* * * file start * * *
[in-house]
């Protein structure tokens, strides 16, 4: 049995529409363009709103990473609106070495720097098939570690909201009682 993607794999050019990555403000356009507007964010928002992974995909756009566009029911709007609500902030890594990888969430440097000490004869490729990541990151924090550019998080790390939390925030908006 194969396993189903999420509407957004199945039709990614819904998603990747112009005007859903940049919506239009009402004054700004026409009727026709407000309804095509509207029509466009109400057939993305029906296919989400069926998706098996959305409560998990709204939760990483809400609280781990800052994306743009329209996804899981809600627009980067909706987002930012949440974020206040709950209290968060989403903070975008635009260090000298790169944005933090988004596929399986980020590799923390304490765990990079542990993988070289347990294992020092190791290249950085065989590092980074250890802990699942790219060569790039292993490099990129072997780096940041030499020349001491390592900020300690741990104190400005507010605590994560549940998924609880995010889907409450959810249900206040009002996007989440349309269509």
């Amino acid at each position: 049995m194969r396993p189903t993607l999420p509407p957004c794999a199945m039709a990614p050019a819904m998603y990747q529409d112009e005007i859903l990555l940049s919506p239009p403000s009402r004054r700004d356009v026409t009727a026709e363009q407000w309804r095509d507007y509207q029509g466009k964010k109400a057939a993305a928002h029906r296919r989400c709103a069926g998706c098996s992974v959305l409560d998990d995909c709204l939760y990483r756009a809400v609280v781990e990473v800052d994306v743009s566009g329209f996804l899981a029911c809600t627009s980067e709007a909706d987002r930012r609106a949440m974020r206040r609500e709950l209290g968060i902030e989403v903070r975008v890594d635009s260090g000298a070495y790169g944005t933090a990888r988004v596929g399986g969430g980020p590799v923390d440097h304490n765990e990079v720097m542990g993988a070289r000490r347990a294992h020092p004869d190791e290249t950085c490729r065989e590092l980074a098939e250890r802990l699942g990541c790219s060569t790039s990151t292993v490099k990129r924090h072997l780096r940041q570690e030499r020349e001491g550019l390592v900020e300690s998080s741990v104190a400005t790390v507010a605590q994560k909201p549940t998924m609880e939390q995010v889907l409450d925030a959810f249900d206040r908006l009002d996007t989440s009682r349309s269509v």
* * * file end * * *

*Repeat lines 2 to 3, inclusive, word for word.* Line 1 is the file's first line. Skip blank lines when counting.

């Protein structure tokens, strides 16, 4: 049995529409363009709103990473609106070495720097098939570690909201009682 993607794999050019990555403000356009507007964010928002992974995909756009566009029911709007609500902030890594990888969430440097000490004869490729990541990151924090550019998080790390939390925030908006 194969396993189903999420509407957004199945039709990614819904998603990747112009005007859903940049919506239009009402004054700004026409009727026709407000309804095509509207029509466009109400057939993305029906296919989400069926998706098996959305409560998990709204939760990483809400609280781990800052994306743009329209996804899981809600627009980067909706987002930012949440974020206040709950209290968060989403903070975008635009260090000298790169944005933090988004596929399986980020590799923390304490765990990079542990993988070289347990294992020092190791290249950085065989590092980074250890802990699942790219060569790039292993490099990129072997780096940041030499020349001491390592900020300690741990104190400005507010605590994560549940998924609880995010889907409450959810249900206040009002996007989440349309269509």
């Amino acid at each position: 049995m194969r396993p189903t993607l999420p509407p957004c794999a199945m039709a990614p050019a819904m998603y990747q529409d112009e005007i859903l990555l940049s919506p239009p403000s009402r004054r700004d356009v026409t009727a026709e363009q407000w309804r095509d507007y509207q029509g466009k964010k109400a057939a993305a928002h029906r296919r989400c709103a069926g998706c098996s992974v959305l409560d998990d995909c709204l939760y990483r756009a809400v609280v781990e990473v800052d994306v743009s566009g329209f996804l899981a029911c809600t627009s980067e709007a909706d987002r930012r609106a949440m974020r206040r609500e709950l209290g968060i902030e989403v903070r975008v890594d635009s260090g000298a070495y790169g944005t933090a990888r988004v596929g399986g969430g980020p590799v923390d440097h304490n765990e990079v720097m542990g993988a070289r000490r347990a294992h020092p004869d190791e290249t950085c490729r065989e590092l980074a098939e250890r802990l699942g990541c790219s060569t790039s990151t292993v490099k990129r924090h072997l780096r940041q570690e030499r020349e001491g550019l390592v900020e300690s998080s741990v104190a400005t790390v507010a605590q994560k909201p549940t998924m609880e939390q995010v889907l409450d925030a959810f249900d206040r908006l009002d996007t989440s009682r349309s269509v």